Last week I wrote a blog post showing some examples of how you can use the Chrome User Experience report to compare your site’s RUM data to competitors. In this post I’d like to share some brief videos to help you quickly get started exploring the data via Google BigQuery.
Accessing the Chrome User Experience Report (CrUX) Data
The Chrome User Experience Report data is available on Google BigQuery, which is part of the Google Cloud Platform. To get started, log into Google Cloud, create a project for your CrUX work, and then navigate to the BigQuery console. Then add the chrome-ux-report dataset and explore the way the tables are structured. Here’s a short video that walks you through this process.
I hope this helps you get started digging into the CrUX data. As I mentioned in my earlier blog post on CrUX, Akamai is working on building this functionality into mPulse so that it will be easy for our customers to quickly analyze this data in the future. But for now these videos should give you a starting point to explore the data via BigQuery.
For years Real User Measurement (RUM) has been the gold standard for how to measure the performance of web applications. And the reason for it is quite simple: there is no better measure for how users are experiencing your site, than the users’ actual experiences themselves.
Have you ever wondered why WebPageTest can sometimes show that a repeat view loaded with less bytes downloaded, while also triggering warnings related to browser caching? It can seem like the test is reporting an issue that does not exist, but in fact it’s often a sign of a more serious issue that should be investigated. Often the issue is not the lack of caching, but rather lack of control over how your content is cached.
If you have not run into this issue before, then examine the screenshot below to see an example:
Over the past few weeks the topic of security related HTTP headers has come up in numerous discussions – both with customers I work with as well as other colleagues that are trying to help improve the security posture of their customers. I’ve often felt that these headers were underutilized, and a quick test on Scott Helme’s excellent securityheaders.io site usually proves this to be true. I decided to take a deeper look at how these headers are being used on a large scale.
Looking at this data through the lens of the HTTP Archive, I thought it would be interesting to see if we could give the web a scorecard for security headers. I’ll dive deeper into how each of these headers are implemented below, but let’s start off by looking at the percentage of sites that are using these security headers. As I suspected, adoption is quite low. Furthermore, it seems that adoption is marginally higher for some of the most popular sites – but not by much.
On Nov 14th, Mozilla released Firefox Quantum. On launch day, I personally felt that the new version was rendering pages faster and I heard anecdotal reports indicating the same. There have also been a few benchmarks which seem to show that this latest Firefox version is getting content to screens faster than its predecessor. But I wanted to try a different approach to measurement.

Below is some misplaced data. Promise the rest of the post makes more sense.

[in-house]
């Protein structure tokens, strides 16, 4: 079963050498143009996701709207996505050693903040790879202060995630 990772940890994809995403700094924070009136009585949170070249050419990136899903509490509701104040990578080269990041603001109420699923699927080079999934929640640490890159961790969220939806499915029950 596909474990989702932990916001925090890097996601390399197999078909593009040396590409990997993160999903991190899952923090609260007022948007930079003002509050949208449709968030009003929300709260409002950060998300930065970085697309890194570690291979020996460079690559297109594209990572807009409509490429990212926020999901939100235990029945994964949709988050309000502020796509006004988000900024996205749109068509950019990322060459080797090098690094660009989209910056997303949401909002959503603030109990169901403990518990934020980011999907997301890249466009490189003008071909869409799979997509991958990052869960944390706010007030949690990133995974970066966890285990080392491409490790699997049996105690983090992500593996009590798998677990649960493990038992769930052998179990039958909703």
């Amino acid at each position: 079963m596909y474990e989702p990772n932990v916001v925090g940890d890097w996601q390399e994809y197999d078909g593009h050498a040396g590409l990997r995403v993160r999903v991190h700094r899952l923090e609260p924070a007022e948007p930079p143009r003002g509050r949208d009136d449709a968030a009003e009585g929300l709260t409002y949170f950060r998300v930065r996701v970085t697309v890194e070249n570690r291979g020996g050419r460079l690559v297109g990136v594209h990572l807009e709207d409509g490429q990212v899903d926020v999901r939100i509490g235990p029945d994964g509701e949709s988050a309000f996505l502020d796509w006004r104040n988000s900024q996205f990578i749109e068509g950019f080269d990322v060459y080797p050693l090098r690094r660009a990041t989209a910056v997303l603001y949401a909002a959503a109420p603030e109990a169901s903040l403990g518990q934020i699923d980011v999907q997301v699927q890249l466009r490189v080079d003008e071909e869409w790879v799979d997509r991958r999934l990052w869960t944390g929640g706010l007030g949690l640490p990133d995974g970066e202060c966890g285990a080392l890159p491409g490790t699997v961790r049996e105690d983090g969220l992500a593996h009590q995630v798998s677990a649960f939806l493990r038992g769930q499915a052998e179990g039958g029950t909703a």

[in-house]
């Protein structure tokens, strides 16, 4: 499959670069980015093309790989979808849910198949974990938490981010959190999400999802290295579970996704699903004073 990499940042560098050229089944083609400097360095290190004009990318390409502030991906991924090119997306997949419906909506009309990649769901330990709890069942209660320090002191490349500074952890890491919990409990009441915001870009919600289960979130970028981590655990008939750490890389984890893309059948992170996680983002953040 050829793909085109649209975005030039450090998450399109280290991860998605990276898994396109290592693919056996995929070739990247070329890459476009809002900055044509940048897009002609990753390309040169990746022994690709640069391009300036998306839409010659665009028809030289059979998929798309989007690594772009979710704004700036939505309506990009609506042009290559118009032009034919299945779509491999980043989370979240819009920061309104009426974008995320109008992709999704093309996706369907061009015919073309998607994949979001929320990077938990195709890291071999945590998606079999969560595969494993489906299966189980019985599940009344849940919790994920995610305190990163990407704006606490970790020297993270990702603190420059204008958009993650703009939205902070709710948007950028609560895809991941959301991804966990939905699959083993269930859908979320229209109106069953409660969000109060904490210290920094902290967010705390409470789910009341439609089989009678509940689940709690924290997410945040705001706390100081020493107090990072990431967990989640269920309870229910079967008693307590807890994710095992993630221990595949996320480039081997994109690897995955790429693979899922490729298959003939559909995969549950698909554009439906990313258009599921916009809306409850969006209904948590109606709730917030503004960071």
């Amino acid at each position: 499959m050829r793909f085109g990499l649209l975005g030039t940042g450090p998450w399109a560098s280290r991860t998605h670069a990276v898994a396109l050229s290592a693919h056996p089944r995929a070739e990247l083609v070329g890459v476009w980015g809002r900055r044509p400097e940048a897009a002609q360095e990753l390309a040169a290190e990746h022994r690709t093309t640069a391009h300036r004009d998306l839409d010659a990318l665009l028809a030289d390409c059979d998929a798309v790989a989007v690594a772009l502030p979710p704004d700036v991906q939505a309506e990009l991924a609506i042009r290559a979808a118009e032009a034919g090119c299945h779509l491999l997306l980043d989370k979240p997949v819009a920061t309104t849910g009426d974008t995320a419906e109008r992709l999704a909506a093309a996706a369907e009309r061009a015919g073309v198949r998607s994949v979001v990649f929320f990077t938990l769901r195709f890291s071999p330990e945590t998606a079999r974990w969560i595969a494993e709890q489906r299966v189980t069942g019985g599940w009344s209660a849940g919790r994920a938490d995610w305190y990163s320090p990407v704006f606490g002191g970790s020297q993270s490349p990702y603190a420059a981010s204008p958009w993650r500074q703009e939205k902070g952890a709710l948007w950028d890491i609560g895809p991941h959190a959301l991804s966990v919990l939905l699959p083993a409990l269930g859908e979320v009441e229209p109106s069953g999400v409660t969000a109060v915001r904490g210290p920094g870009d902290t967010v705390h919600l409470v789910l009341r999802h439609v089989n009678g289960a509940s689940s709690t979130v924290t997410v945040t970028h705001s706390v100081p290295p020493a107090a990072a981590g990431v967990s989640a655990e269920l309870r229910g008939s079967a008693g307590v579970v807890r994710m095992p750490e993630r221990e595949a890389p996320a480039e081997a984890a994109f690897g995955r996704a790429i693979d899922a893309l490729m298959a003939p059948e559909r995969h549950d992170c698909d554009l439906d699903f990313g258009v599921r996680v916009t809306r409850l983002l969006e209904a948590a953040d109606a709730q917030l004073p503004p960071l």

Given the vast amount of performance information that we collect at Akamai, I thought it would be interesting to benchmark the performance of Firefox Quantum with a large set of real end-user performance data. The results were dramatic: the new browser improved DOM Content Loaded time by an extremely impressive 24%. Let’s take a look at how those results were achieved.
Since the HTTP Archive is capturing the timing information on each request, I thought it would be interesting to correlate request timings (ie, when an object was loaded) with page timings. The idea is that we can categorize resources that were loaded before or after and event.
I thought it would be interesting to explore how some of the page metrics we use to analyze web performance compare with each other. In the HTTP Archive “pages” table, metrics such as TTFB, renderStart, VisuallyComplete, onLoad and fullyLoaded are tracked. And recently some of the newer metrics such as Time to Interactive, First Meaningful Paint, First Contentful paint, etc exist in the HAR file tables.
But first, a warning about using response time data from the HTTP Archive. While the accuracy has improved since the change to Chrome based browsers on linux agents – we’re still looking at a single measurement from many sites, all run from a single location and a single browser or mobile device (Moto G4). For this reason, I’m not looking at any specific website’s performance, but rather analyzing the full data-set for patterns and insights.
You may not think about it much, but fonts play a critical role in how quickly a web page renders. Custom font usage has increased steadily over the past six years, and as of this writing, 68% of sites in the HTTP Archive use at least one custom font. Continue reading →